How to profit from no-show train passengers?

According to this NYT article, Amtrak is rolling out the system where conductors will be scanning passengers’ tickets with iPhones.

By late summer, 1,700 conductors will be using the devices on Amtrak trains across the country, the company said.

With the new system, passengers will be able to print tickets or load a special bar code on their smartphone screens for conductors to scan, and conductors will be able to keep track of passengers on board, Amtrak said.

A digitized check-in process for trains seems long overdue in a world of online concert tickets and flight reservations. But the industry faces a particular challenge in that passengers hop on and off at different platforms at different times, unlike at an airport, where people check in at one gateway to board a flight, and then stay there until the flight arrives.

Both airlines and railways profit from no-shows if they overbook. However, for a railway the above mentioned challenge of people hopping on and off at different stations might actually be a blessing in disguise, especially if one can track no shows in real time. That’s exactly what this new technology is doing.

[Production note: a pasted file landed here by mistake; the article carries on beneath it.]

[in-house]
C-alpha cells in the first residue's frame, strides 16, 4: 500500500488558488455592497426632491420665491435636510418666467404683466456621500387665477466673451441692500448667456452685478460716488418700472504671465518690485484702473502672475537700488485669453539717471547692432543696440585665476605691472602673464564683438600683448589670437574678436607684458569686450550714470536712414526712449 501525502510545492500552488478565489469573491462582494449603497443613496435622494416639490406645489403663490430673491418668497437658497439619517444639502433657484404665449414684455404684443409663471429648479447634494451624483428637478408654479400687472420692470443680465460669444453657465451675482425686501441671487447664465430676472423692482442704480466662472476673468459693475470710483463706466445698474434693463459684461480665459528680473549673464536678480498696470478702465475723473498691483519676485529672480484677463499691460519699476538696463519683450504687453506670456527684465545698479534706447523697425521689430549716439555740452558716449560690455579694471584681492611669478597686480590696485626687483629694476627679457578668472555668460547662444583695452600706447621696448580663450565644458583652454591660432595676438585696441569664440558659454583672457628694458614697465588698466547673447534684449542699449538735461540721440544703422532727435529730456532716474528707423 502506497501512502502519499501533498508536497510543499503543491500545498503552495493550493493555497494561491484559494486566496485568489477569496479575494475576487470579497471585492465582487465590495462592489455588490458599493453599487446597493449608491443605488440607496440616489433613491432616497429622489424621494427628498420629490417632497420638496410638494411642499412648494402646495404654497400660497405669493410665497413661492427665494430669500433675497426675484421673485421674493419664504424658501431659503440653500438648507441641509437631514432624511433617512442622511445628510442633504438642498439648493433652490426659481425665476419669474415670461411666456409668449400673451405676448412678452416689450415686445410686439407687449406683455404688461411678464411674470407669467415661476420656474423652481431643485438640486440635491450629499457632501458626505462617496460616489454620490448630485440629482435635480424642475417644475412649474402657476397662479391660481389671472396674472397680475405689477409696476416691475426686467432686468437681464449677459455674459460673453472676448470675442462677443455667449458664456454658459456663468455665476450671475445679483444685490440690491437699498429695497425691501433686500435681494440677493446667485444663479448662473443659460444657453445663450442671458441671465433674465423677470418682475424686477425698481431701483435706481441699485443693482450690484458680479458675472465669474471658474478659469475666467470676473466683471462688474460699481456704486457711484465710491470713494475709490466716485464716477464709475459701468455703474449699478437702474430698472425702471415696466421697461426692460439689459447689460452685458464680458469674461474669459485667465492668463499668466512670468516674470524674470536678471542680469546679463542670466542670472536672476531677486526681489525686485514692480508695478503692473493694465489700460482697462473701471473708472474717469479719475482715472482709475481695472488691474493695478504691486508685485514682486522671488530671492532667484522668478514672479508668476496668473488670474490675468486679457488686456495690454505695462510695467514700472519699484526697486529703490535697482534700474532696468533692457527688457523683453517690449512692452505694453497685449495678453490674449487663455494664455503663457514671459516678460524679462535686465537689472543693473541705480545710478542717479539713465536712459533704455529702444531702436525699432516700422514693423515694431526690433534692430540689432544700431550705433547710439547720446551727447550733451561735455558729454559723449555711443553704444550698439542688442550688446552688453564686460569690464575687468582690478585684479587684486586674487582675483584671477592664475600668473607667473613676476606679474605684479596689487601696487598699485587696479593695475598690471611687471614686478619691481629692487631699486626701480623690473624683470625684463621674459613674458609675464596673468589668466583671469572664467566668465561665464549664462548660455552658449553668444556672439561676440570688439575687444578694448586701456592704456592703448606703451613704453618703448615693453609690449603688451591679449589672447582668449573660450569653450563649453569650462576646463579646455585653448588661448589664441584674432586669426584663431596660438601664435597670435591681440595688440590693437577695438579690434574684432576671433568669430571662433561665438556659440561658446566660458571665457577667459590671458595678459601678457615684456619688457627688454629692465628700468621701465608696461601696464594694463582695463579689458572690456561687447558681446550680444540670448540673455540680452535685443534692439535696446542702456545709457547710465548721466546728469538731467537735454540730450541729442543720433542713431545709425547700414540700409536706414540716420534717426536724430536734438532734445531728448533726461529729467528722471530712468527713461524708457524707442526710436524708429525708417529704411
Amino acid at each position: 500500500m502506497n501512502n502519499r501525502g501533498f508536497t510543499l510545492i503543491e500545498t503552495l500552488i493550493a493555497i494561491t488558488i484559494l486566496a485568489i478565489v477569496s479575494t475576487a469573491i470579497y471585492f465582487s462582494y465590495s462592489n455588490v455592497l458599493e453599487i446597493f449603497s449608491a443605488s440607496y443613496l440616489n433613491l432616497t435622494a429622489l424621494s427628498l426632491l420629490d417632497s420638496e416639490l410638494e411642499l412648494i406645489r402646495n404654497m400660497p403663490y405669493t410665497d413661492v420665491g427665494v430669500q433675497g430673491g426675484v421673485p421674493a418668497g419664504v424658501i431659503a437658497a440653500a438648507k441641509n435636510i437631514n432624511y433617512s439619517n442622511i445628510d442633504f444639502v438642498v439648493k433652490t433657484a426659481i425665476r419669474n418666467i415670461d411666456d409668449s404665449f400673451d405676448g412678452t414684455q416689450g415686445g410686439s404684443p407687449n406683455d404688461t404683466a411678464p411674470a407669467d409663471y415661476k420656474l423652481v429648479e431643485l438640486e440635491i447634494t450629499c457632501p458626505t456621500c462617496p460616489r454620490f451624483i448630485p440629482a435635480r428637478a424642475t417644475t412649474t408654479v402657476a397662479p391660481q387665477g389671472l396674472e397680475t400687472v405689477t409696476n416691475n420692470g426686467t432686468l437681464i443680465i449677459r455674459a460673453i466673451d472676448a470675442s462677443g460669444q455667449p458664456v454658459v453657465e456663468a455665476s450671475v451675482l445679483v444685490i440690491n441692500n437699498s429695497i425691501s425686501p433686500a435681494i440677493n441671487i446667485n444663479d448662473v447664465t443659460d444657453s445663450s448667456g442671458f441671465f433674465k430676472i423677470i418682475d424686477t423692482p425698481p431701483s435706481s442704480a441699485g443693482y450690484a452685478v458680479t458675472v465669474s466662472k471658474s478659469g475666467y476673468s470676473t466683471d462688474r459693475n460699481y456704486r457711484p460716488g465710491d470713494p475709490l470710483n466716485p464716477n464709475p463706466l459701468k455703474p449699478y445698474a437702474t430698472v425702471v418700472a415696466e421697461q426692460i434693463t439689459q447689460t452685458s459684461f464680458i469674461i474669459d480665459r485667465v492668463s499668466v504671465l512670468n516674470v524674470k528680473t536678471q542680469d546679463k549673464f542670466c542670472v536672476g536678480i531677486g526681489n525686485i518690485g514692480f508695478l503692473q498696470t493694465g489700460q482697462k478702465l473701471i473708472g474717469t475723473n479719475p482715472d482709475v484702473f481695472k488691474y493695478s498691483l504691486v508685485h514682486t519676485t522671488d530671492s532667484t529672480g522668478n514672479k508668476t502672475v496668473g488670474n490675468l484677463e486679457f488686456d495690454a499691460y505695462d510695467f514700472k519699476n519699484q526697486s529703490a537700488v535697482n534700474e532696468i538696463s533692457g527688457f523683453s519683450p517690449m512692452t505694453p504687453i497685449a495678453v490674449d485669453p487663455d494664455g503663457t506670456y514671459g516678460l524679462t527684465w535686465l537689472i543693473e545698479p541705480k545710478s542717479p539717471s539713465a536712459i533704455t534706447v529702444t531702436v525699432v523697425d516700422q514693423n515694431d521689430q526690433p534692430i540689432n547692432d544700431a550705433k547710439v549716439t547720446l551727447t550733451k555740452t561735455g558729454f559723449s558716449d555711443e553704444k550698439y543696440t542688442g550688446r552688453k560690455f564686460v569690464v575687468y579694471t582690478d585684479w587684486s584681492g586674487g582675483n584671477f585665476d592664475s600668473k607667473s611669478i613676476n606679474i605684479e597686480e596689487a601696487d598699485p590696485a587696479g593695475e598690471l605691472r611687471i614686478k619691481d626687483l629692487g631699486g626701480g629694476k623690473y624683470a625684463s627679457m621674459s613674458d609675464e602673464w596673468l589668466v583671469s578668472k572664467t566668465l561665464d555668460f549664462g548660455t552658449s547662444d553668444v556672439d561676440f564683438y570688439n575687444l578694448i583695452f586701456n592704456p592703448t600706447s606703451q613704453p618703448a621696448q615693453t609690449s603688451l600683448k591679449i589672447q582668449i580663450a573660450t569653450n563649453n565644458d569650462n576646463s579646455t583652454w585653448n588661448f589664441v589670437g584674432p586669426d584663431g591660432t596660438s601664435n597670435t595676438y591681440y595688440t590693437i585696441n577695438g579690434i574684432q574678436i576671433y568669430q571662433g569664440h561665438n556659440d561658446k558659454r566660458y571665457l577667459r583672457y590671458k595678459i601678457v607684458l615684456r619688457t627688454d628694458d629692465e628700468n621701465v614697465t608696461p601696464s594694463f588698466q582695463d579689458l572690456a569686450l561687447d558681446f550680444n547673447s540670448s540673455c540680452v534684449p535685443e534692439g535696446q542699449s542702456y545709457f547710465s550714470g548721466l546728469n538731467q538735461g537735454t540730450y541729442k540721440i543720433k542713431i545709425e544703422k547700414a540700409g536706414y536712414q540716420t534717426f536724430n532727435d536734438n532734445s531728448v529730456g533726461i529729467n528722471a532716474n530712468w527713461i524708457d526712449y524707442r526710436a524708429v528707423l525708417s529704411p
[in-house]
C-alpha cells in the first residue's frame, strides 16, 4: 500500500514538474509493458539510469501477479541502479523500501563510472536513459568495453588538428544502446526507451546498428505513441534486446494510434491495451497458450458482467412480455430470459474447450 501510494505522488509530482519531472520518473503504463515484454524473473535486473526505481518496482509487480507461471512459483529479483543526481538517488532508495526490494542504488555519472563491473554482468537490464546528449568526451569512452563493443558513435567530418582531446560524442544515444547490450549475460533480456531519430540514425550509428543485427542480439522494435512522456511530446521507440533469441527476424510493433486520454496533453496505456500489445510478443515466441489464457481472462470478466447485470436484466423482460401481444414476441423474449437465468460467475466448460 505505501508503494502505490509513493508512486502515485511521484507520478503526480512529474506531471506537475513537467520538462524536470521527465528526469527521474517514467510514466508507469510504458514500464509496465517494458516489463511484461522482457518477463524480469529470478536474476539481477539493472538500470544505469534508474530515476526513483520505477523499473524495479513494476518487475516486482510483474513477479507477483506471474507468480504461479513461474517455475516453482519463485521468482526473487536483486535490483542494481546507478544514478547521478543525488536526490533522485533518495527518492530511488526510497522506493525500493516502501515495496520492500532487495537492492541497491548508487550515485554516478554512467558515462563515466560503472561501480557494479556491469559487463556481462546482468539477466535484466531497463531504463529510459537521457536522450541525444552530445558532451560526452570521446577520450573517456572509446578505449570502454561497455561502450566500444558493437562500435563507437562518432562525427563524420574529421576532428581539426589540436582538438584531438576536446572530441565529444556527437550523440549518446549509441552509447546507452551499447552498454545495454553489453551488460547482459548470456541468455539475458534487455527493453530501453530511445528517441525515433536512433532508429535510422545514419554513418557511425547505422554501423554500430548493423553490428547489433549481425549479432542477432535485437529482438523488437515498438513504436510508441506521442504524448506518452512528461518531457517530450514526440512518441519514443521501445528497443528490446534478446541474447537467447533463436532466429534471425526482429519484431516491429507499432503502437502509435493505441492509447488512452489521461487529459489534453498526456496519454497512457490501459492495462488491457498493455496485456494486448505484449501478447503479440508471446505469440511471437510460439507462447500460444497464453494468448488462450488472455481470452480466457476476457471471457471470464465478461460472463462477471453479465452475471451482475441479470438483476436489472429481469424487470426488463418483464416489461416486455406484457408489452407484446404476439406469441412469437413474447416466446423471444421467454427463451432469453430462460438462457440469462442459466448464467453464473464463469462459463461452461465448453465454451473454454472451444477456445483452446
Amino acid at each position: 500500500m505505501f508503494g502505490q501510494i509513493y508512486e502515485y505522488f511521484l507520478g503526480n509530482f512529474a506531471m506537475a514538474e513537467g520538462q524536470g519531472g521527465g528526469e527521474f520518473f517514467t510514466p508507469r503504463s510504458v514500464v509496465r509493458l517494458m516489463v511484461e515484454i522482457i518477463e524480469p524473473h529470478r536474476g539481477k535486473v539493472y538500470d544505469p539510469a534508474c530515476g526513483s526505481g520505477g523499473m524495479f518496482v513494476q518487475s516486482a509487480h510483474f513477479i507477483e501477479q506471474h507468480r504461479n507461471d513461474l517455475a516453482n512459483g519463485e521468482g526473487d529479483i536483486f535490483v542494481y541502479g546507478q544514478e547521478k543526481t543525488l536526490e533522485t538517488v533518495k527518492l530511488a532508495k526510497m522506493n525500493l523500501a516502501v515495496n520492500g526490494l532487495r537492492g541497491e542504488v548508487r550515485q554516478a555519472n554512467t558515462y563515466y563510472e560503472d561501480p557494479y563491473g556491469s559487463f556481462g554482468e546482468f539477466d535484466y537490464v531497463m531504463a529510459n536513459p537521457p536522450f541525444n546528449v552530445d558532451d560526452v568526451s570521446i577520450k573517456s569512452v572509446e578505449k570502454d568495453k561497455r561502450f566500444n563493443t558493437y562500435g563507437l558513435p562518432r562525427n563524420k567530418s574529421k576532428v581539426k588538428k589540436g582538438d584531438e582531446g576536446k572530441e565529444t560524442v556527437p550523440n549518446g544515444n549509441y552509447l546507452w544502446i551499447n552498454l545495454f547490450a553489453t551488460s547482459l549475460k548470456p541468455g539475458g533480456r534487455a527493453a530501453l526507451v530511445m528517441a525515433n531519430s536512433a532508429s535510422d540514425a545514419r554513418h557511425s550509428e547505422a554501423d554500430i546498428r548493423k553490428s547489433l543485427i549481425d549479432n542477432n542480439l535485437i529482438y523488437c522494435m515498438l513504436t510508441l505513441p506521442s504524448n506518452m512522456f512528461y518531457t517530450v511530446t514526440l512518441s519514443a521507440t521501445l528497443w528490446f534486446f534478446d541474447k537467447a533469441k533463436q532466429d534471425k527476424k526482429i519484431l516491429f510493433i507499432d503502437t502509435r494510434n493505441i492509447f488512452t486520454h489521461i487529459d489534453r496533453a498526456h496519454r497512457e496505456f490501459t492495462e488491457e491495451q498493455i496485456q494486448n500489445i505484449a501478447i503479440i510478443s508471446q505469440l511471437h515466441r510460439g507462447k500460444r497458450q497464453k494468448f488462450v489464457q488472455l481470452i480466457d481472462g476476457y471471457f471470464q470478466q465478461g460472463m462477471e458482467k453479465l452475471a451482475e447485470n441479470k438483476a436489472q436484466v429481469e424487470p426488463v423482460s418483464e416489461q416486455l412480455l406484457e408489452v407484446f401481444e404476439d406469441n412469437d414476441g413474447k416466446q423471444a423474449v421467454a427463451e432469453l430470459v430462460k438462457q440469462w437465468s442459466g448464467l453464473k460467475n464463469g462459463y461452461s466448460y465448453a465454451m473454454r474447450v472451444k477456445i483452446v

Imagine a train departing from Boston to DC. If it is in the morning, by the time it reaches NYC, it is likely to be sold out and  full. However, if there is a no-show on the way to NYC, new technology makes this information available to the booking system and this seat can be re-sold to a last minute customer at Penn station.

Clearly, the potential revenue is there. The system will cost Amtrak $7.5M, given the average ticket price of ~$65 it takes about extra 115K tickets to break even. Monthly ridership for Amtrak is about 2.2 million, so it seems like the technology will prove itself worthy soon.

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